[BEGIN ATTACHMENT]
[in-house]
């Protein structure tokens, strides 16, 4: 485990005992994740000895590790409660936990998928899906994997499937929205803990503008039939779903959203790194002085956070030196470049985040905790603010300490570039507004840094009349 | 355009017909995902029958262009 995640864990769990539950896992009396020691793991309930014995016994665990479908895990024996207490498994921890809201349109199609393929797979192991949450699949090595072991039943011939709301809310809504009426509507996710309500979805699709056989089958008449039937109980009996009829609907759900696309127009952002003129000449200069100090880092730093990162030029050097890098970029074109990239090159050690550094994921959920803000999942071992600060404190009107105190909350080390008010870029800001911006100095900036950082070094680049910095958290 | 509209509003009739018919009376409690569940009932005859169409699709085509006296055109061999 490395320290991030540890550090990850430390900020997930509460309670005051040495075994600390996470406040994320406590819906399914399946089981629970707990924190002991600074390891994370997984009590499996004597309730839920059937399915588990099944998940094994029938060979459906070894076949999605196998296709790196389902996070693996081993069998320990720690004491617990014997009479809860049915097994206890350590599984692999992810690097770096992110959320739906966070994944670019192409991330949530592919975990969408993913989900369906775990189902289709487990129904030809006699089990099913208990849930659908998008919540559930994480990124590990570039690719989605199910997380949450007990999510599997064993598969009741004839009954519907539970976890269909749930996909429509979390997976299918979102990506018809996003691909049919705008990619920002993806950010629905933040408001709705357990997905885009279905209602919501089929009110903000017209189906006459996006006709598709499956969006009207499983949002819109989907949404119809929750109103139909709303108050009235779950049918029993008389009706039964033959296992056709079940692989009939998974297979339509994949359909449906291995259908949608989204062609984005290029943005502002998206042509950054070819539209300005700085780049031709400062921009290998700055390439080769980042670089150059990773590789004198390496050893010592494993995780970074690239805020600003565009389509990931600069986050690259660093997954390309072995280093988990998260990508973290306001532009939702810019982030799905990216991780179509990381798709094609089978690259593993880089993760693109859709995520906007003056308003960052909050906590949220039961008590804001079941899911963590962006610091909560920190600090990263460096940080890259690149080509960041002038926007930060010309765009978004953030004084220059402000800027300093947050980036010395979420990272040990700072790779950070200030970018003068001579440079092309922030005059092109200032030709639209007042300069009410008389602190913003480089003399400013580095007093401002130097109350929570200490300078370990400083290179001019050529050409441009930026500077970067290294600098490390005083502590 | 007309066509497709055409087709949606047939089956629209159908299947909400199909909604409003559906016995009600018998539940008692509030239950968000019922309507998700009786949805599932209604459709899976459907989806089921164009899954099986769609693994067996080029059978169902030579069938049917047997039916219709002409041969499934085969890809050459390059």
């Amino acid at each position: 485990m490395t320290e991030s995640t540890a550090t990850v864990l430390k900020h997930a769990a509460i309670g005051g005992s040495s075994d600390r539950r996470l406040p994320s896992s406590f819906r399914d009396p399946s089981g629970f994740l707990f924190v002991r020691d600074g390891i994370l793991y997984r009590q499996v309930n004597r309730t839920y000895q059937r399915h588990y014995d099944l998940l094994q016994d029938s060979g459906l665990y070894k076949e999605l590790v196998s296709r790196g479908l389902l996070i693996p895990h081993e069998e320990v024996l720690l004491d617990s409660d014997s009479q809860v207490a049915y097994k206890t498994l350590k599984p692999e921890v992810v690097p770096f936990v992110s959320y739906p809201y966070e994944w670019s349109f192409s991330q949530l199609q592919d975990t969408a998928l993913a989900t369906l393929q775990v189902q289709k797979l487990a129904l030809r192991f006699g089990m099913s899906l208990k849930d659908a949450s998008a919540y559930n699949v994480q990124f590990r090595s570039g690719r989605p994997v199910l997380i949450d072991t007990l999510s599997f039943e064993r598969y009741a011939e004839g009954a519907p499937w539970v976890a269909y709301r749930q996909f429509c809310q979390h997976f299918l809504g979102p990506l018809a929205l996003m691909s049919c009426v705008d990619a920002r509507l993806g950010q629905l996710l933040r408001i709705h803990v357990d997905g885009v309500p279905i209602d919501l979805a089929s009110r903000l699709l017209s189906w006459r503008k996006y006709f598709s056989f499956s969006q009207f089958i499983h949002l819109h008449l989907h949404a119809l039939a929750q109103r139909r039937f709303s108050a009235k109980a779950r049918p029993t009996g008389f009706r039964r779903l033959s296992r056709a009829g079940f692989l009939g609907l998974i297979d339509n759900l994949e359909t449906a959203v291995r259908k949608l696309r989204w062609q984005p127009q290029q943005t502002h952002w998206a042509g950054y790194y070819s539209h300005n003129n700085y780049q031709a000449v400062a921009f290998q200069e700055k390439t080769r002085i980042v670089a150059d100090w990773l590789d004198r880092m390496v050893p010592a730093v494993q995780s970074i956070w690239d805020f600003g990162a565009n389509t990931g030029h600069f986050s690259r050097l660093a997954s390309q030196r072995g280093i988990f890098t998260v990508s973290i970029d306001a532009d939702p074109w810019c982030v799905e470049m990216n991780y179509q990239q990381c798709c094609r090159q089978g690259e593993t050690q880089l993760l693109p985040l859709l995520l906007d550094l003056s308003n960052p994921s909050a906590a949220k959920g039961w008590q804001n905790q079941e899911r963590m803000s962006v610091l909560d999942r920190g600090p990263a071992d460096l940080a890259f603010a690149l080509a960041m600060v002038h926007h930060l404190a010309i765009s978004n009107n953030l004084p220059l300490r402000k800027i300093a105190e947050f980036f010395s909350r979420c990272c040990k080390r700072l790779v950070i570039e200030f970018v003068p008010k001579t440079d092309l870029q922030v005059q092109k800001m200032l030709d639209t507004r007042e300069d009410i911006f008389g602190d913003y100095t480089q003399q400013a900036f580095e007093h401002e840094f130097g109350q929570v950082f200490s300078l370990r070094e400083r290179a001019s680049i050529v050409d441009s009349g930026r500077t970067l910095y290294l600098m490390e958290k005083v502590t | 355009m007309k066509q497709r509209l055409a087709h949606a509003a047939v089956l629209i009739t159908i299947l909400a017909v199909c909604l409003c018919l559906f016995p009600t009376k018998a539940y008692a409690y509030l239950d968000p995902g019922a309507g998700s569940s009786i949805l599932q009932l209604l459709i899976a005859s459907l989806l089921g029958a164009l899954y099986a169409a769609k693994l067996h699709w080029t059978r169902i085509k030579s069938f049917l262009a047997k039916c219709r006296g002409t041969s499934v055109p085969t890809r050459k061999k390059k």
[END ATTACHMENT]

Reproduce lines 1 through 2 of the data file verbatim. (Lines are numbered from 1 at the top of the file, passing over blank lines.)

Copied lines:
[in-house]
């Protein structure tokens, strides 16, 4: 485990005992994740000895590790409660936990998928899906994997499937929205803990503008039939779903959203790194002085956070030196470049985040905790603010300490570039507004840094009349 | 355009017909995902029958262009 995640864990769990539950896992009396020691793991309930014995016994665990479908895990024996207490498994921890809201349109199609393929797979192991949450699949090595072991039943011939709301809310809504009426509507996710309500979805699709056989089958008449039937109980009996009829609907759900696309127009952002003129000449200069100090880092730093990162030029050097890098970029074109990239090159050690550094994921959920803000999942071992600060404190009107105190909350080390008010870029800001911006100095900036950082070094680049910095958290 | 509209509003009739018919009376409690569940009932005859169409699709085509006296055109061999 490395320290991030540890550090990850430390900020997930509460309670005051040495075994600390996470406040994320406590819906399914399946089981629970707990924190002991600074390891994370997984009590499996004597309730839920059937399915588990099944998940094994029938060979459906070894076949999605196998296709790196389902996070693996081993069998320990720690004491617990014997009479809860049915097994206890350590599984692999992810690097770096992110959320739906966070994944670019192409991330949530592919975990969408993913989900369906775990189902289709487990129904030809006699089990099913208990849930659908998008919540559930994480990124590990570039690719989605199910997380949450007990999510599997064993598969009741004839009954519907539970976890269909749930996909429509979390997976299918979102990506018809996003691909049919705008990619920002993806950010629905933040408001709705357990997905885009279905209602919501089929009110903000017209189906006459996006006709598709499956969006009207499983949002819109989907949404119809929750109103139909709303108050009235779950049918029993008389009706039964033959296992056709079940692989009939998974297979339509994949359909449906291995259908949608989204062609984005290029943005502002998206042509950054070819539209300005700085780049031709400062921009290998700055390439080769980042670089150059990773590789004198390496050893010592494993995780970074690239805020600003565009389509990931600069986050690259660093997954390309072995280093988990998260990508973290306001532009939702810019982030799905990216991780179509990381798709094609089978690259593993880089993760693109859709995520906007003056308003960052909050906590949220039961008590804001079941899911963590962006610091909560920190600090990263460096940080890259690149080509960041002038926007930060010309765009978004953030004084220059402000800027300093947050980036010395979420990272040990700072790779950070200030970018003068001579440079092309922030005059092109200032030709639209007042300069009410008389602190913003480089003399400013580095007093401002130097109350929570200490300078370990400083290179001019050529050409441009930026500077970067290294600098490390005083502590 | 007309066509497709055409087709949606047939089956629209159908299947909400199909909604409003559906016995009600018998539940008692509030239950968000019922309507998700009786949805599932209604459709899976459907989806089921164009899954099986769609693994067996080029059978169902030579069938049917047997039916219709002409041969499934085969890809050459390059």